While watching a recent episode of Face the Nation I listened as Senator Ben Sasse spoke of how the digital revolution has impacted our ability to engage with each other. In short, Senator Sasse asserts that one of our country’s biggest problems is loneliness and much of this has to do with an over reliance on technology. Simply put, we do not spend enough time building friendships face to face.
In my opinion, the situation described above is partially responsible for a myriad of social and mental health concerns. The minimization, and erosion, of social discourse has led to an increased sense of tribalism. In addition, especially for young people, a significant portion of their communicating with others is through technology. Because of this the acquisition of rudimentary communication and coping skills are no longer to be taken for granted.
Somehow, we need to begin socializing in person again. Too many of us revel at the number of friends we have on the computer, but can’t name five people in our neighborhoods. Getting ‘friended’ is far different from having real friends. You cannot hug a ‘like’.
Obviously technology is here to stay. In fact, it has proven to offer many significant gifts. With this said, we have lost a little balance in terms of how technology fits into our lives. Heck, even schools put more emphasis on their technology budgets than they do on social-emotional learning. Moving forward, I am concerned that the overemphasis on technology, in school, has come at the expense of interpersonal learning. Young learners today often speak of stress related issues. To some extent, we are creating conveyer belts that lead to stress and reduced social skills. Again, technology is wonderful, but some balance needs to be considered. Luckily school systems are starting to look at this. On the local level, the East Greenwich Public Schools have begun placing significant emphasis on social-emotional competencies.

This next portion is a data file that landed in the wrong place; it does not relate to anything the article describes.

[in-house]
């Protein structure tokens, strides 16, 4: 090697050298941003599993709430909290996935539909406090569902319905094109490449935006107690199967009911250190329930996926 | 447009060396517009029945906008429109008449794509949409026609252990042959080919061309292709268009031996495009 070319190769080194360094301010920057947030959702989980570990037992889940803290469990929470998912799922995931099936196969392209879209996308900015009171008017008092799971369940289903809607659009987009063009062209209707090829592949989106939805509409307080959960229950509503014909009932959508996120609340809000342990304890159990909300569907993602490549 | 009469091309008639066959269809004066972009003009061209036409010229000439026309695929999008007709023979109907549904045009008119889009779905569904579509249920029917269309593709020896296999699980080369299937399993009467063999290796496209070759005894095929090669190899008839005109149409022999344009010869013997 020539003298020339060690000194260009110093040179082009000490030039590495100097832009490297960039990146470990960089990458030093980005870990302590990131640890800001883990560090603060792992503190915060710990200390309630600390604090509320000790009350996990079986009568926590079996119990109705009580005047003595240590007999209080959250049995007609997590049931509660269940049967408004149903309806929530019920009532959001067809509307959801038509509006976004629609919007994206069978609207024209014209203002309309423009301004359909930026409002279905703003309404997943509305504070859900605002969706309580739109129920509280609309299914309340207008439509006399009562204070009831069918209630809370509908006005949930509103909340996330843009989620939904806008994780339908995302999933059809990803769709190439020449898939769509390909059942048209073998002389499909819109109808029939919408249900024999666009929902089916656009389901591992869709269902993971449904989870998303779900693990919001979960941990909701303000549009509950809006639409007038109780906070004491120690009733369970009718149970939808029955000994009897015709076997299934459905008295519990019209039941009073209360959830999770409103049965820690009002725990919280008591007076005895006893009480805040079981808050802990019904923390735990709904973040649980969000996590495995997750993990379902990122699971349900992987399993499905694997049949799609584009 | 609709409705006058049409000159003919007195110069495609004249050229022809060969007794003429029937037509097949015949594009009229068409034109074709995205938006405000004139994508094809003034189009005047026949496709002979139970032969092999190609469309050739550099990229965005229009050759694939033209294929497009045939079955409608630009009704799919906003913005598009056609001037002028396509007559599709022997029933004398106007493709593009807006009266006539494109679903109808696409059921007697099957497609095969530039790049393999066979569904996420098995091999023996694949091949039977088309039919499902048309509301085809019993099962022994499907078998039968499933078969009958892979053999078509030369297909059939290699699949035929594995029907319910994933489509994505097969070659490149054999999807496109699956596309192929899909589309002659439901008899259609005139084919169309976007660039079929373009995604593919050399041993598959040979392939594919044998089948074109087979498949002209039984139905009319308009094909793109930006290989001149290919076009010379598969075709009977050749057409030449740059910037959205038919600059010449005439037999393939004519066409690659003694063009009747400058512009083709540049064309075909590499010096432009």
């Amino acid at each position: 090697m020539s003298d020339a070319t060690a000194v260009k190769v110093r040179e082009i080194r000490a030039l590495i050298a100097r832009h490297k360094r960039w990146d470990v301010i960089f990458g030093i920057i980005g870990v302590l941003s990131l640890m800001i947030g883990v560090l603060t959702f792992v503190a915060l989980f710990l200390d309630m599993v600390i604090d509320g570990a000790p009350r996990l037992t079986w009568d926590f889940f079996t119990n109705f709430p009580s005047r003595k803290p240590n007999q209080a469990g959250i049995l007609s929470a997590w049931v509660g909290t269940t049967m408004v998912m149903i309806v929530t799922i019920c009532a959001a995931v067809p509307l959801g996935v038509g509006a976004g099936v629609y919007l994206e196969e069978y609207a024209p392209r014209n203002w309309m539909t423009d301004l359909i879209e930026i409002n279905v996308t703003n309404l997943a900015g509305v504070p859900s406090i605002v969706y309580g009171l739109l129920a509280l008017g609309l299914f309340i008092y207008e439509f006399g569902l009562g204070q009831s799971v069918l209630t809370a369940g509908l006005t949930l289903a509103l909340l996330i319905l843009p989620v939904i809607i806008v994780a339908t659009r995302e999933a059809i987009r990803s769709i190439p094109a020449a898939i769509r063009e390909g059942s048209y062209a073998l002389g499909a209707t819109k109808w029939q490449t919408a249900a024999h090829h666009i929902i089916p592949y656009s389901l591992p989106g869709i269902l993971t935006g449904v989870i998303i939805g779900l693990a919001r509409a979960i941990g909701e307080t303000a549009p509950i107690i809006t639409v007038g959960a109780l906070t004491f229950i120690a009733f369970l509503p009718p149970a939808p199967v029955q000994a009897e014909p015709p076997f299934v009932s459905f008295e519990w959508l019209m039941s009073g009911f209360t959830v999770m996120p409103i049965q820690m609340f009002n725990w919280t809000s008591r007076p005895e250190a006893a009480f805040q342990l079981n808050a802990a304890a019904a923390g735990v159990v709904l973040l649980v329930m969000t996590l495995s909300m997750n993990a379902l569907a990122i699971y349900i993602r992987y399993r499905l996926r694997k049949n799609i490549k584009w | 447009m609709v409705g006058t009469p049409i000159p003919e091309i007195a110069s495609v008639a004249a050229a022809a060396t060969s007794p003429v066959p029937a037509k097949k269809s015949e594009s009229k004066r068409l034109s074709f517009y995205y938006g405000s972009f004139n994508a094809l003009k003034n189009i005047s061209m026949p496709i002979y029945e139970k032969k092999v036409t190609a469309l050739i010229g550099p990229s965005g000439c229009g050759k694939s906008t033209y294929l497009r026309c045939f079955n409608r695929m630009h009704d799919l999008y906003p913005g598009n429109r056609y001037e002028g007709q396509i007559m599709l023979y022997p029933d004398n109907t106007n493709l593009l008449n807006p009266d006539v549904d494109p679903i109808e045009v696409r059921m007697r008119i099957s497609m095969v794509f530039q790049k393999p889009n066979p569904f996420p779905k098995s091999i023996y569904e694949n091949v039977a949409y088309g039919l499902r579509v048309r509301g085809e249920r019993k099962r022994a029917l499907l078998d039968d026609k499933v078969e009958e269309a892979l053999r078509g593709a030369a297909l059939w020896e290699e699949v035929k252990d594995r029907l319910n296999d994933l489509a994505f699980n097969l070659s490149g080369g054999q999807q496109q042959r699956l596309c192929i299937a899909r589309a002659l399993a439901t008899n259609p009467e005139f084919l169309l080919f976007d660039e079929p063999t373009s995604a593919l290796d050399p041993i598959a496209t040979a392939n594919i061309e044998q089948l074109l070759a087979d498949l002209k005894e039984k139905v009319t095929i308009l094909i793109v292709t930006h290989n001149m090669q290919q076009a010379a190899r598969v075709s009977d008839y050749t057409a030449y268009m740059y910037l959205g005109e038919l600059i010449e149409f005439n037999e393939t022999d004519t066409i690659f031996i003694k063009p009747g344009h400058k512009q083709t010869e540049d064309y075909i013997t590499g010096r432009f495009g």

Many educators, therapists, and now politicians, are beginning to investigate how technology has eroded social skills. Terms like ‘Social-Emotional Learning’ and ‘Tribalism’ have entered into our lexicon(s). While theories abound, and programs designed to ameliorate this crisis will soon ensue, answers might prove to be quite simple. Lending a hand, family dinners, a little less technology in schools, recognizing the importance of Social-Emotional Learning and a few more community gatherings could be powerful elixirs. They are also incredibly inexpensive.
Finally, it would be nice if our leaders spent more time redefining winning. Today’s acerbic political climate has led to significant discord. Politicians are not solely to blame for our present unfriendly climate. They do, however, exacerbate the situation by fanning flames and using disharmony for political advantage. So much more effort is placed on defeating opponents than creating allies and friends. When leaders alienate, use harsh language, and create divides, problems become magnified. Hopefully, Senator Sasse can find ways to build bridges that can address this issue. Until then, he is on to something. In the end, however, it is us who have to make the big changes. We can do this by beginning to talk with each other just a bit more. See you soon.
Bob Houghtaling recently returned from a weekend trip to North Carolina to see his daughter and family. Much time was spent playing with his grandchildren.